NASA has announced a new mission wherein it would launch a balloon bigger than a football field to send a new telescope over the South Pole. Named ASTHROS (Astrophysics Stratospheric Telescope for High Spectral Resolution Observations at Submillimeter-wavelengths), the mission is targeted for launch no earlier than December 2023. NASA's Jet Propulsion Laboratory (JPL), which is managing the mission, revealed that this telescope will be installed 1,30,000 feet (about 40,000 meters) above Antarctica to study a phenomenon that chokes off and kills star formation in some galaxies.
Telescopes in space are designed differently than those on Earth – but what about telescopes meant to operate in between? The upcoming NASA ASTHROS mission will use a balloon larger than a football field to send a telescope into Earth’s stratosphere. More: https://t.co/ZWOhI1DdTo pic.twitter.com/dvwi46Ny5R— NASA JPL (@NASAJPL) June 29, 2022
(ASTHROS telescope's mirror; Image: NASA/JPL)
The ASTHROS telescope's primary objective would be to observe far-infrared wavelengths of light that are blocked by Earth’s atmosphere. Equipped with an 8.2-foot (2.5-meter) mirror, the telescope has been designed to detect fainter light sources and resolve finer details of those sources. Moreover, the observatory will also study stellar feedback, the process by which clouds of gas and dust are dispersed in galaxies, to the point that its halts the process of star formation. Gas and dust, as we know, are ingredients of star formation.
While hovering over Antarctica, the telescope will observe several star-forming regions in our galaxy where these processes take place and will create high-resolution 3D maps of the gas distribution and their motion. JPL said in a statement. It will also look at galaxies containing millions of stars to decode the feedback process at large scales and in a variety of environments.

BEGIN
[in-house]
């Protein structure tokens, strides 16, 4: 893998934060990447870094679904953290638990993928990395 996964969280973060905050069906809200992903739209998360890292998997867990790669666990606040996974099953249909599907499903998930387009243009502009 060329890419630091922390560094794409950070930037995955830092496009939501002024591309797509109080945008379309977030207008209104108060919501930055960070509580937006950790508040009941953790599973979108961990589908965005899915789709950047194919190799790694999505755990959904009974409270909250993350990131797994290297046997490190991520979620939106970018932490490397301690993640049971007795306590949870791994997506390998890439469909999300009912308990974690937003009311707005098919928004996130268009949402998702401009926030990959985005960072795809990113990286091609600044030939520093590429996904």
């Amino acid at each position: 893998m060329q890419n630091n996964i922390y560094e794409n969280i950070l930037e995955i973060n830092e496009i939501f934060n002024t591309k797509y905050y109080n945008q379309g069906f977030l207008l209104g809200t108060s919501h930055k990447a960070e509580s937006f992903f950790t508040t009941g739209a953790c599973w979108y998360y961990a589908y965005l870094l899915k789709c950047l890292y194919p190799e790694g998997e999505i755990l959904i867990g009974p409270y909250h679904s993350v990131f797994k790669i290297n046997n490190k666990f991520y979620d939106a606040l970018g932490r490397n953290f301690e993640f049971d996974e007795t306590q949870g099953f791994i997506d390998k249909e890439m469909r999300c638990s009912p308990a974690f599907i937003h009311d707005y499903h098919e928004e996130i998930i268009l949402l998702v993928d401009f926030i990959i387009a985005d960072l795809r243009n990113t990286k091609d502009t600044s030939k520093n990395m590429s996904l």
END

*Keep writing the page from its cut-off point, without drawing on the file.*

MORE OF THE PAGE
"It’s difficult to explore feedback all the way from where it originates, at the scale of individual stars, to where it has an effect, on the scale of galaxies", Jorge Pineda, principal investigator for ASTHROS at JPL said in a statement. "With a large mirror, we can connect those two". Jose Siles, the ASTHROS project manager, said that the telescope built for a high-altitude balloon mission is probably the most complex one ever. "We had to combine techniques from ground-based telescopes that observe in similar wavelengths with advanced manufacturing techniques used for professional racing sailboats.
It’s pretty unique", he added. Managed by the National Science Foundation, ASTHROS will be launched from NASA’s Long Duration Balloon Facility in Antarctica. "These missions typically cost less than space missions and take less time to move from early planning to deployment, and they employ new technologies that can be used on future space missions," JPL said in its official statement.